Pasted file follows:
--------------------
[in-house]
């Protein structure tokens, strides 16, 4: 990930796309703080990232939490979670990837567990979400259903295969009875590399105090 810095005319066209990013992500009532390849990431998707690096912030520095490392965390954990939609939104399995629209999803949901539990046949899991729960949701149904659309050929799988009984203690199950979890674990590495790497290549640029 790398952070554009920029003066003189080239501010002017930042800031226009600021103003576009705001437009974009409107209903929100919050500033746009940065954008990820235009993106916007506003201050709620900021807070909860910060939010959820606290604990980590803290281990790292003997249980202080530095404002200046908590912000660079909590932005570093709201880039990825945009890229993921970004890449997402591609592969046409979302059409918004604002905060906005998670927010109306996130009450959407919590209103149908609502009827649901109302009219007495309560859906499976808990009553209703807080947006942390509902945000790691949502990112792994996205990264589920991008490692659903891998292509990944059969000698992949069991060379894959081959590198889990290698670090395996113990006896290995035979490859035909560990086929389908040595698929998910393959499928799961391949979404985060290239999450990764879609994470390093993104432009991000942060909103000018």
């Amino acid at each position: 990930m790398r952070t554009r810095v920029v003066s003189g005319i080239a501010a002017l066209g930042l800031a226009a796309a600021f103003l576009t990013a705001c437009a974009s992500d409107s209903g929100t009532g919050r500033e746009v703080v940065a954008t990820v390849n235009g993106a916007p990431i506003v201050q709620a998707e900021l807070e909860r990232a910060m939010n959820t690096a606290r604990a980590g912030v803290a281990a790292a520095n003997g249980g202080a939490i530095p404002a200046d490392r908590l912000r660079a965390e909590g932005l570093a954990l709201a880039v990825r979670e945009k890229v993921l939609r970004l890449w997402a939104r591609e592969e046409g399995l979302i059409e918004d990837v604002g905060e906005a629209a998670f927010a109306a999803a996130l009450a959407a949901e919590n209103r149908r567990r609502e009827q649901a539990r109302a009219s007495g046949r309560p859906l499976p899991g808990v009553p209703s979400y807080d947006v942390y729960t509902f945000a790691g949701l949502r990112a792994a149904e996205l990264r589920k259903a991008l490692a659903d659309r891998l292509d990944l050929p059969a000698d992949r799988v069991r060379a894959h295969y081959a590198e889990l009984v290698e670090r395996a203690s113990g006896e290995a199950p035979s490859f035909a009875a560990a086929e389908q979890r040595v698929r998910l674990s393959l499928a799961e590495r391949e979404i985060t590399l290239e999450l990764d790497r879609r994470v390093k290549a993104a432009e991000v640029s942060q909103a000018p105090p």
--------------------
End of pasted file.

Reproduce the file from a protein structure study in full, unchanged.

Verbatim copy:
[in-house]
């Protein structure tokens, strides 16, 4: 990930796309703080990232939490979670990837567990979400259903295969009875590399105090 810095005319066209990013992500009532390849990431998707690096912030520095490392965390954990939609939104399995629209999803949901539990046949899991729960949701149904659309050929799988009984203690199950979890674990590495790497290549640029 790398952070554009920029003066003189080239501010002017930042800031226009600021103003576009705001437009974009409107209903929100919050500033746009940065954008990820235009993106916007506003201050709620900021807070909860910060939010959820606290604990980590803290281990790292003997249980202080530095404002200046908590912000660079909590932005570093709201880039990825945009890229993921970004890449997402591609592969046409979302059409918004604002905060906005998670927010109306996130009450959407919590209103149908609502009827649901109302009219007495309560859906499976808990009553209703807080947006942390509902945000790691949502990112792994996205990264589920991008490692659903891998292509990944059969000698992949069991060379894959081959590198889990290698670090395996113990006896290995035979490859035909560990086929389908040595698929998910393959499928799961391949979404985060290239999450990764879609994470390093993104432009991000942060909103000018």
């Amino acid at each position: 990930m790398r952070t554009r810095v920029v003066s003189g005319i080239a501010a002017l066209g930042l800031a226009a796309a600021f103003l576009t990013a705001c437009a974009s992500d409107s209903g929100t009532g919050r500033e746009v703080v940065a954008t990820v390849n235009g993106a916007p990431i506003v201050q709620a998707e900021l807070e909860r990232a910060m939010n959820t690096a606290r604990a980590g912030v803290a281990a790292a520095n003997g249980g202080a939490i530095p404002a200046d490392r908590l912000r660079a965390e909590g932005l570093a954990l709201a880039v990825r979670e945009k890229v993921l939609r970004l890449w997402a939104r591609e592969e046409g399995l979302i059409e918004d990837v604002g905060e906005a629209a998670f927010a109306a999803a996130l009450a959407a949901e919590n209103r149908r567990r609502e009827q649901a539990r109302a009219s007495g046949r309560p859906l499976p899991g808990v009553p209703s979400y807080d947006v942390y729960t509902f945000a790691g949701l949502r990112a792994a149904e996205l990264r589920k259903a991008l490692a659903d659309r891998l292509d990944l050929p059969a000698d992949r799988v069991r060379a894959h295969y081959a590198e889990l009984v290698e670090r395996a203690s113990g006896e290995a199950p035979s490859f035909a009875a560990a086929e389908q979890r040595v698929r998910l674990s393959l499928a799961e590495r391949e979404i985060t590399l290239e999450l990764d790497r879609r994470v390093k290549a993104a432009e991000v640029s942060q909103a000018p105090p």